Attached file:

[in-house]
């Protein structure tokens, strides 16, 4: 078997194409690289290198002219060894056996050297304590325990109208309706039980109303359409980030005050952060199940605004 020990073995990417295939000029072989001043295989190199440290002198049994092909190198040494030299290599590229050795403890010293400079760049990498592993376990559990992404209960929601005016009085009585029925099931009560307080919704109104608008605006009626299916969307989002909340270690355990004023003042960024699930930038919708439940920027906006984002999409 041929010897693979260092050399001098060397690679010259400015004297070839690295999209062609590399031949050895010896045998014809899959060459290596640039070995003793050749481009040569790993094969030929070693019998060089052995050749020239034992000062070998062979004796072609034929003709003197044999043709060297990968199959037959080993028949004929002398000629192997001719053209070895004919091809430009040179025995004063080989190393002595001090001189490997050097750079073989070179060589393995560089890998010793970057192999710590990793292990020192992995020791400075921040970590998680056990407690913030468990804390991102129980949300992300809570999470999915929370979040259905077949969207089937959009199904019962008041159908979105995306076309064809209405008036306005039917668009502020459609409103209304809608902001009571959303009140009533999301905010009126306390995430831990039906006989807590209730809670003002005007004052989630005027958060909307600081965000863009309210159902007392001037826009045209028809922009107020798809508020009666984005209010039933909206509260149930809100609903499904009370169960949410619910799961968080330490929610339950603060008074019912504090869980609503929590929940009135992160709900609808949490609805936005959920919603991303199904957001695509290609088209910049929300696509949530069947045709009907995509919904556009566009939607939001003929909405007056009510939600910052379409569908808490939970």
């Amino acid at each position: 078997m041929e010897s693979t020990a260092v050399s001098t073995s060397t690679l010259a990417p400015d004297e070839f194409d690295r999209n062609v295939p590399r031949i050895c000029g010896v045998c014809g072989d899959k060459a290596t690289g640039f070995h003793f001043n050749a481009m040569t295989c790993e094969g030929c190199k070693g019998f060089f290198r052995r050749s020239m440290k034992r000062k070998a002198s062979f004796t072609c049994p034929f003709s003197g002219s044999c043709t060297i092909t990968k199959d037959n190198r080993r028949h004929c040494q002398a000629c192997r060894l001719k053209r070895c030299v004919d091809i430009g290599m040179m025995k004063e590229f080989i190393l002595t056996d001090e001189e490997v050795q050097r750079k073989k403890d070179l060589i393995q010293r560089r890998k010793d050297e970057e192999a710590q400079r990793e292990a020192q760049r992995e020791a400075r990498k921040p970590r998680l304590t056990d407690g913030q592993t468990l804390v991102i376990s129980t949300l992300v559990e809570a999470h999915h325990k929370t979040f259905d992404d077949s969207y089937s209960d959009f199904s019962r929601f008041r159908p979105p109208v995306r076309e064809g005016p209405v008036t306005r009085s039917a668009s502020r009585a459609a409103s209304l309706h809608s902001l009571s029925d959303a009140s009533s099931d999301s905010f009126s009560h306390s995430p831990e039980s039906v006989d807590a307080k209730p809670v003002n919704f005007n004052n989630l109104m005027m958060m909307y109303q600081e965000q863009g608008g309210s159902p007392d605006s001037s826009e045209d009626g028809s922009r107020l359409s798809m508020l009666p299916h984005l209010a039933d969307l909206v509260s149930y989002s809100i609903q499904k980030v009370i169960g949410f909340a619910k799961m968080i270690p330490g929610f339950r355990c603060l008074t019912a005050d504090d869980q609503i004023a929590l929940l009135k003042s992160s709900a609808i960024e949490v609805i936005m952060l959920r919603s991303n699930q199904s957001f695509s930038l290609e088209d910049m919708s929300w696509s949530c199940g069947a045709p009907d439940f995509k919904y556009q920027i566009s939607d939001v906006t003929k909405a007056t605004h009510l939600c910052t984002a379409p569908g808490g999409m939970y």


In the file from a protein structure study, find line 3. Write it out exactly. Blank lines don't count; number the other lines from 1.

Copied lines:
């Amino acid at each position: 078997m041929e010897s693979t020990a260092v050399s001098t073995s060397t690679l010259a990417p400015d004297e070839f194409d690295r999209n062609v295939p590399r031949i050895c000029g010896v045998c014809g072989d899959k060459a290596t690289g640039f070995h003793f001043n050749a481009m040569t295989c790993e094969g030929c190199k070693g019998f060089f290198r052995r050749s020239m440290k034992r000062k070998a002198s062979f004796t072609c049994p034929f003709s003197g002219s044999c043709t060297i092909t990968k199959d037959n190198r080993r028949h004929c040494q002398a000629c192997r060894l001719k053209r070895c030299v004919d091809i430009g290599m040179m025995k004063e590229f080989i190393l002595t056996d001090e001189e490997v050795q050097r750079k073989k403890d070179l060589i393995q010293r560089r890998k010793d050297e970057e192999a710590q400079r990793e292990a020192q760049r992995e020791a400075r990498k921040p970590r998680l304590t056990d407690g913030q592993t468990l804390v991102i376990s129980t949300l992300v559990e809570a999470h999915h325990k929370t979040f259905d992404d077949s969207y089937s209960d959009f199904s019962r929601f008041r159908p979105p109208v995306r076309e064809g005016p209405v008036t306005r009085s039917a668009s502020r009585a459609a409103s209304l309706h809608s902001l009571s029925d959303a009140s009533s099931d999301s905010f009126s009560h306390s995430p831990e039980s039906v006989d807590a307080k209730p809670v003002n919704f005007n004052n989630l109104m005027m958060m909307y109303q600081e965000q863009g608008g309210s159902p007392d605006s001037s826009e045209d009626g028809s922009r107020l359409s798809m508020l009666p299916h984005l209010a039933d969307l909206v509260s149930y989002s809100i609903q499904k980030v009370i169960g949410f909340a619910k799961m968080i270690p330490g929610f339950r355990c603060l008074t019912a005050d504090d869980q609503i004023a929590l929940l009135k003042s992160s709900a609808i960024e949490v609805i936005m952060l959920r919603s991303n699930q199904s957001f695509s930038l290609e088209d910049m919708s929300w696509s949530c199940g069947a045709p009907d439940f995509k919904y556009q920027i566009s939607d939001v906006t003929k909405a007056t605004h009510l939600c910052t984002a379409p569908g808490g999409m939970y």